Why Even Cats Need to Become Better Writers (and Maybe You Can, Too)

Editor’s note: This is a guest post from Pamela Hodges. She writes about art and creativity on her blog and is a regular contributor for The Write Practice. You can follow Pamela on Twitter.

My cat, Pooh Hodges, always wanted to be a writer. His mother told him to study mouse hunting. She didn’t think there was a future as a writer.

Why Even Cats Need to Become Better Writers (and Maybe You Can, Too)

“How will you make a living?” she asked him. “You should be chasing mice. You are not a writer. You are a mouser.”

Pooh believed what his mother said. He didn’t believe he could be a writer.

After a near-death experience, when Pooh was lost in the woods of Pennsylvania for three months, he closed his mouse-hunting business and began to pursue his dream of being a writer.

There are several reasons why even cats need to become better writers.

1. To be understood

Even though Pooh took a creative writing class at the university, where he received a degree in mouse hunting, he realized his writing needed to improve.

“I wrote a story about a kitten I helped raise,” Pooh told me once. “In the story, I said I carried the kitten everywhere I went. The other writers in my class thought the kitten was disabled because I carried it all the time. The kitten wasn’t disabled. I carried the kitten because it wanted to be held.”

People might start reading the stories my cat wrote because they think cats are cute. But if my cat doesn’t write his ideas clearly, a reader might stop reading because they don’t understand what the cat is trying to say.

Cats meow, but they are not always understood. The Tribe Writers course helped Pooh develop his writing voice with practical exercises. In lesson 1.6, Hone Your Voice (The Beauty of Brevity),  Pooh learned to avoid filler words and to write more efficiently.

2. To share their worldview

Pooh wanted to help humans understand how a cat thinks, but he did not have the skills to start a blog or build a platform. After hearing me talk about Jeff Goins and Tribe Writers, he decided to study the Tribe Writers course material with me.

This is an excerpt, taken from Pooh’s About page on his blog, The Cat Who Writes:

“I am the cat who writes. I write about the world from a cat’s perspective. Because I am a cat, after all. Would you expect me to write from the perspective of a dog? Silly. Dogs are not as smart as cats.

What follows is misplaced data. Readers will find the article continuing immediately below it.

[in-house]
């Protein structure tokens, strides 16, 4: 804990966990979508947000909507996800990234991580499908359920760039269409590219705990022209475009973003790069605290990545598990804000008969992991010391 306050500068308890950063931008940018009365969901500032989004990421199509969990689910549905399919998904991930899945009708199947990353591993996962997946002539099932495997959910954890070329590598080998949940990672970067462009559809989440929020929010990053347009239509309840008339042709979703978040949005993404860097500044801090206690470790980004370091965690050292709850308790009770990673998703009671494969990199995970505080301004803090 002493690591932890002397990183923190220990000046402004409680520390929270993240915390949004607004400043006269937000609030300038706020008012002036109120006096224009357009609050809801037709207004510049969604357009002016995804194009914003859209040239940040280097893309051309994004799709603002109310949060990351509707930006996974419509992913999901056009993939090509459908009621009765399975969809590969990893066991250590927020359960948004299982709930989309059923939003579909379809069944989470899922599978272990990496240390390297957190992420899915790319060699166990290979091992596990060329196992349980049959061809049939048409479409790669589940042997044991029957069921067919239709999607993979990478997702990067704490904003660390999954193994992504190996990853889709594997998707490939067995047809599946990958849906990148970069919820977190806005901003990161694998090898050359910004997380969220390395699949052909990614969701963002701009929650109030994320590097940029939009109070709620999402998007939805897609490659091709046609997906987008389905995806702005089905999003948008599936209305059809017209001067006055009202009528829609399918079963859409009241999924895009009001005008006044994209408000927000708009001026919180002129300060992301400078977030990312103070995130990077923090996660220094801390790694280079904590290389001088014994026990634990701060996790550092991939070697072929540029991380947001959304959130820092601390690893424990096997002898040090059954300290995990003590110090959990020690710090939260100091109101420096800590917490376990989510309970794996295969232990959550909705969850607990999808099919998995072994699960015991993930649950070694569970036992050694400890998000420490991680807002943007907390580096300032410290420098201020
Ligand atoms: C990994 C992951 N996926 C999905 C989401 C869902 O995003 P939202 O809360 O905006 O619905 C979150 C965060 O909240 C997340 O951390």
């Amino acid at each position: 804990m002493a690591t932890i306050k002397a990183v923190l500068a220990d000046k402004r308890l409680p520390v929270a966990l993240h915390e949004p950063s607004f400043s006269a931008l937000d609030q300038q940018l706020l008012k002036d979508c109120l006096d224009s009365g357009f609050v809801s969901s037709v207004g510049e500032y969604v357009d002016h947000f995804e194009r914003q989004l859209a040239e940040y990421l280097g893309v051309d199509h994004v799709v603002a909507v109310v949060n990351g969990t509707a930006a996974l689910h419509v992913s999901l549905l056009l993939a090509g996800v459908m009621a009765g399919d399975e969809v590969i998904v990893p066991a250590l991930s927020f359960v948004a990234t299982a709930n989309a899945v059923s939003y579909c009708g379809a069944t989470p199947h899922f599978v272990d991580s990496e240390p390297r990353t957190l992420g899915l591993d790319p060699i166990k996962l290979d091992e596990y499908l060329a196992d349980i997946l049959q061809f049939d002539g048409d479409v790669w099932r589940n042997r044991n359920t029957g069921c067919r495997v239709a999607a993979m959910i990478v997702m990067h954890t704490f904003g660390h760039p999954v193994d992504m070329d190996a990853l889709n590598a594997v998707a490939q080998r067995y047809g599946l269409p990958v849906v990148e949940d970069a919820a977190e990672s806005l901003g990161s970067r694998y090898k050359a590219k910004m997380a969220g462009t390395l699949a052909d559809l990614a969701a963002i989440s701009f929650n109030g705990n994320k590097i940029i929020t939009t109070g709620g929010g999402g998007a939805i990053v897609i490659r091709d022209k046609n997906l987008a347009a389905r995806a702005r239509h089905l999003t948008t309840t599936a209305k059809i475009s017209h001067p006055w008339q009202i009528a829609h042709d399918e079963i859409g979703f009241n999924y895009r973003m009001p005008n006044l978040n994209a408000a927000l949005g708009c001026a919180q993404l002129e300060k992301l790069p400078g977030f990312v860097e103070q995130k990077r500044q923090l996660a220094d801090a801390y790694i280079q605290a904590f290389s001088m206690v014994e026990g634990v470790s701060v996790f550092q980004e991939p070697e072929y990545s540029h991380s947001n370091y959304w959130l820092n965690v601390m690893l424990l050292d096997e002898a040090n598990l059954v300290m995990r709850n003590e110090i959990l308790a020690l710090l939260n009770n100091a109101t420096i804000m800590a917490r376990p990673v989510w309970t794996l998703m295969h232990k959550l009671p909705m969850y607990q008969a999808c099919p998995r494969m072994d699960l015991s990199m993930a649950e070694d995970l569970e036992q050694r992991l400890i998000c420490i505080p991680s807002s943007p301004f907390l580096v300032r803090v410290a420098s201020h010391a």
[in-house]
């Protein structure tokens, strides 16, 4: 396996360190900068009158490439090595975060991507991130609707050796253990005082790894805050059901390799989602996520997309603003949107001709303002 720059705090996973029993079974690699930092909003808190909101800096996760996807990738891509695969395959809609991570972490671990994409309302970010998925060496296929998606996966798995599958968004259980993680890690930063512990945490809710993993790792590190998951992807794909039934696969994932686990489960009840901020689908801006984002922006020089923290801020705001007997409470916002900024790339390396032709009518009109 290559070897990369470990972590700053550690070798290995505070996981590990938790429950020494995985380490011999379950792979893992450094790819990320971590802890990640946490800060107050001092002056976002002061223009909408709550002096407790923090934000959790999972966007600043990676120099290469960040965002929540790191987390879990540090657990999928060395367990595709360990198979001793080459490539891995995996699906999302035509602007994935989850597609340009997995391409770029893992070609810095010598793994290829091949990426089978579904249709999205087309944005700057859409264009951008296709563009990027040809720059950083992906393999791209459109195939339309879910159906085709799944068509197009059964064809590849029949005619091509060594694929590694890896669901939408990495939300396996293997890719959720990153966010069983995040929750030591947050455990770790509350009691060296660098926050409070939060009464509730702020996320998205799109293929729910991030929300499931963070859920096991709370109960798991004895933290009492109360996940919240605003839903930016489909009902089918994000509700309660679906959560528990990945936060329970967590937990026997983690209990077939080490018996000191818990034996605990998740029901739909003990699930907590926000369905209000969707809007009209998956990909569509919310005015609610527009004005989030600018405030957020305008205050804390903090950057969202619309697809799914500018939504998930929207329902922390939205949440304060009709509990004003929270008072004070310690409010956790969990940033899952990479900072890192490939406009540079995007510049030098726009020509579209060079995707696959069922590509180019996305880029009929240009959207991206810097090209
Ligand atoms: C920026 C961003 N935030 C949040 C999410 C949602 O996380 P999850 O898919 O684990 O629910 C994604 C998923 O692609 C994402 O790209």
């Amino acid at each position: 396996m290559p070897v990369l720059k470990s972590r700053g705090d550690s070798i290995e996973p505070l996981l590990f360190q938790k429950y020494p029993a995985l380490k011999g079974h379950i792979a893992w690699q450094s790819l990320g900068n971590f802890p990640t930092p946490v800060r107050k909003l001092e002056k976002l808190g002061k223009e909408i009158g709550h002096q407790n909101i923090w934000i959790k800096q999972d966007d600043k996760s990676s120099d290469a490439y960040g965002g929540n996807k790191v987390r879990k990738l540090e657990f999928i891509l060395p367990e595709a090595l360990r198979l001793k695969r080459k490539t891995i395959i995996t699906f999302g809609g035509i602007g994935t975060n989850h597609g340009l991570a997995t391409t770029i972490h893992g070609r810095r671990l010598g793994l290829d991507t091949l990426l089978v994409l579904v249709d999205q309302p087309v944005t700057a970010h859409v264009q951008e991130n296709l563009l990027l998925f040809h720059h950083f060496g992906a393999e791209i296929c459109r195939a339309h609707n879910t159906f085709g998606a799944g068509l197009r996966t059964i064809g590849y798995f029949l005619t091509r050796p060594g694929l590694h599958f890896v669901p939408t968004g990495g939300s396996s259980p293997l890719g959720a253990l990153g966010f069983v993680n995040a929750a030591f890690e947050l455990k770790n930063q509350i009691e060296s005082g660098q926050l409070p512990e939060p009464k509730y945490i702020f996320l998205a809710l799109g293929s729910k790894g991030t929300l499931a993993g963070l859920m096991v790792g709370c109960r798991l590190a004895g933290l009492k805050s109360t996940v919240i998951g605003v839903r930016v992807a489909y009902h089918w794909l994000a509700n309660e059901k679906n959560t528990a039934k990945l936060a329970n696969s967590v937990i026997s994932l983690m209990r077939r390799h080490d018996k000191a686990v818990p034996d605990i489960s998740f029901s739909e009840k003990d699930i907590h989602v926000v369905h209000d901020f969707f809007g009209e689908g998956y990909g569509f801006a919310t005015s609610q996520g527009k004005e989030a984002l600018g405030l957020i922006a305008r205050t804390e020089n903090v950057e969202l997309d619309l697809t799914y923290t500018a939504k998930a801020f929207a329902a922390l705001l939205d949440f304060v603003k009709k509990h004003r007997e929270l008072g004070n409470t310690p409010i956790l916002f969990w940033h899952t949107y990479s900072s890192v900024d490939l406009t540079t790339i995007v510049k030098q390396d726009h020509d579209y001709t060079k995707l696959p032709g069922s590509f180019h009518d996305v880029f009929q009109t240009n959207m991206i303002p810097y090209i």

My name is Pooh. Pooh Hodges, My full name is Winnie The Pooh Hodges. My friends call me Pooh. I spell my name with an H on the end.

I am a writer.

I have had a hard life. Born to a single mother in a back alley in Wisconsin, I never knew my father. My sister died young. I am writing my story. I dictate, and one of my staff types.

My typist, Pamela Hodges, took an eight-week, online writing course, Tribe Writers by Jeff Goins. All she does is talk about Goins. Goins said this. Goins said that. Goins said writing doesn’t have to be lonely. Goins said I can build a community. Goins said I can develop new habits. Goins said to get practical. Goins said find your tribe. Goins said to write in public.

I am taking Goins’ advice and writing in public.”

3. To prove they’re more than just cute

As a cat, Pooh could have tried to rely on his good looks alone. But eventually, readers would have gotten tired of poorly written, vague ideas, and they would have stopped reading his writing, no matter how beautiful his fur was.

Instead, Pooh came running every time he heard Jeff’s voice on the training videos. After each lesson, Pooh applied the principles he learned. He started his own blog, The Cat Who Writes, and he began to write every day, getting better with daily practice and focused learning.

4. To expand their reach

In the third section of Tribe Writers, Expand Your Reach, Pooh learned about the value of guest posting. He listened to Jeff’s advice and became a regular columnist on The Write Practice. Pooh interviewed Jeff Goins for his book The Art of WorkSteven Pressfield for his book Do The Work; and Marion Roach Smith for her book, The Memoir Project.

5. To become published cats

Pooh entered a how-to contest on Problogger in 2013, and won. The skills he learned in the Tribe Writer course helped Pooh show the Problogger readers how to be cats.

The blog post Pooh wrote is now a book on Amazon: How To Be a Cat.

If Pooh had never taken the Tribe Writers course, he would not have started a blog, he would not have helped humans understand cats, and he would not have helped humans become cats.

The first step in becoming a cat is to admit you want to be one. The first step in becoming a better writer is to improve your writing.

Do you want to be a cat like Pooh Hodges? What are you doing to improve your writing? Share in the comments.